Slasher Risk スラシア リスク

[Obsolete Units; 2009]

Styles: first band practice ever
Others: incalculable first-time bands around the world

An album like スラシア リスク seems to intentionally resist being judged or consumed as a totality, since each track embraces a different style, from basement rock to slow psych-burn to noise to long-form slop-jam to field recording. But, even if we ignore the fact that the album is presented as a totality and accept each track as an individuated entity, this still doesn’t help the songs to be any less lifeless or dull. The five different styles on each track don’t function to show the band’s appreciation or aptitude for diverse sounds, as each is as superficial as the next. Rather, it’s as if the five tracks are five attempts at repulsion. After spinning the album once, there’s nothing to make the listener want to return to it. There’s not even masochistic appeal. The songs are ephemeral, but not in a charming way. Ultimately, スラシア リスク sounds like what many of us experienced the first time we had band practice. The only difference is that Slasher Risk — Sara Cavic and Andy Borsz — recorded and released it.

“Brooklyn” sounds like a substandard basement rock party. Some wah-action and finger-tapping solos get thrown over a heavy riff and drum attack. Here, Slasher Risk seem to be performing ironic rock music, namely mocking the most exaggerated and cliché rock-moves while simultaneously embracing them. It reminds me of a bar I went to a few times in Richmond, VA, where every night people would sing along with the audio and video for Journey’s “Don’t Stop Believing.” While it was fun to sing and poke fun at the band’s silliness, the impression I left with was that my life was more vacuous than the music. In other words, embracing or being conscious of the meaninglessness of something doesn’t make you or that thing any more meaningful.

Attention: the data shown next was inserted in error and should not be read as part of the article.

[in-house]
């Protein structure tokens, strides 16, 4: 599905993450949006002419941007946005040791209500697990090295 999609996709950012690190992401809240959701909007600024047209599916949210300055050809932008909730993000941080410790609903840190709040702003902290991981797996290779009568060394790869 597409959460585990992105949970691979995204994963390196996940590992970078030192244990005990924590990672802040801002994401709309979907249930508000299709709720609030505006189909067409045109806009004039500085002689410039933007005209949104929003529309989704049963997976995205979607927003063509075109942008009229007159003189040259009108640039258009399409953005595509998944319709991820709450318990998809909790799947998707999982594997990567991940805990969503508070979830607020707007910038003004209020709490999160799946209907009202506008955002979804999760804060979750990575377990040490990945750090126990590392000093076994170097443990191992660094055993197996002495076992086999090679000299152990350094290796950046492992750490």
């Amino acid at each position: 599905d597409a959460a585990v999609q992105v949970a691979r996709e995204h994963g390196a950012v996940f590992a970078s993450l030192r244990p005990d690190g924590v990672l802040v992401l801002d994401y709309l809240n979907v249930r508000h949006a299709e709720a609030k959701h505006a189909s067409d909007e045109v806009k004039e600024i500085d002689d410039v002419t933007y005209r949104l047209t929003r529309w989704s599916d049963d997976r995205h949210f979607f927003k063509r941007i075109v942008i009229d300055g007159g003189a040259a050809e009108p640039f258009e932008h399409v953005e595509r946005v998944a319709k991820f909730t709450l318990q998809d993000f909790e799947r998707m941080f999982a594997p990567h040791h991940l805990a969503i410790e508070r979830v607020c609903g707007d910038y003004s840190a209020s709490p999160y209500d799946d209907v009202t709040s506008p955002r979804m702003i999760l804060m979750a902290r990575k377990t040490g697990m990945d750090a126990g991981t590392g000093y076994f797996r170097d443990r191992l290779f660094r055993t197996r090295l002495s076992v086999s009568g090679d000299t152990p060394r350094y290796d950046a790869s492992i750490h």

“Eight Belles” journeys into finger-picked acoustic drone phrases accompanied by sleigh bells. The most appealing aspect of the song is the random tapping, as the body of an acoustic guitar is used for percussive purposes. There’s nothing to hold the listener’s attention, though, not even the spine-biting, piercing screech of bow-scrapes when it is nastily applied to a guitar. “Pall Mall” plunges into six minutes of monotonous feedback noise, coming across as more obligatory than defiant or sophisticated. As if the listener hasn’t been pointlessly punished enough, “Kyoto,” which opens up with Fujiwara Hidenori, a figurehead from the 70s Japanese punk scene, is an almost 30-minute-long jam that goes nowhere. The out-of-tune guitar phrase is accompanied by drunken lead guitar masturbation, finally leading to 9 minutes of unrewarding outro-noise-screech.

The final track of the album features a few minutes of women speaking Japanese. This conclusion makes no sense, but this is arguably the (ironic) narrative the album constructs. Dislocating the listener and producing a disjointed or intentionally naïve record can result in a radical aesthetic and/or political statement, but Slasher Risk choose to cuddle the most dangerous nihilism. This form of sonic deconstruction is, at best, critique for critique’s sake, and has no productive, reconstructive power. Slasher Risk’s output ends up mimicking and promoting some sort of violent, destructive, and nihilistic masculinity, thus leaving what deserves to be destroyed unchallenged and fully assembled.

[Full disclosure: Obsolete Units is run by Paul Haney, a TMT contributor.]

1. Brooklyn
2. Eight Belles
3. Pall Mall
4. Kyoto
5. のぞみ ひかり

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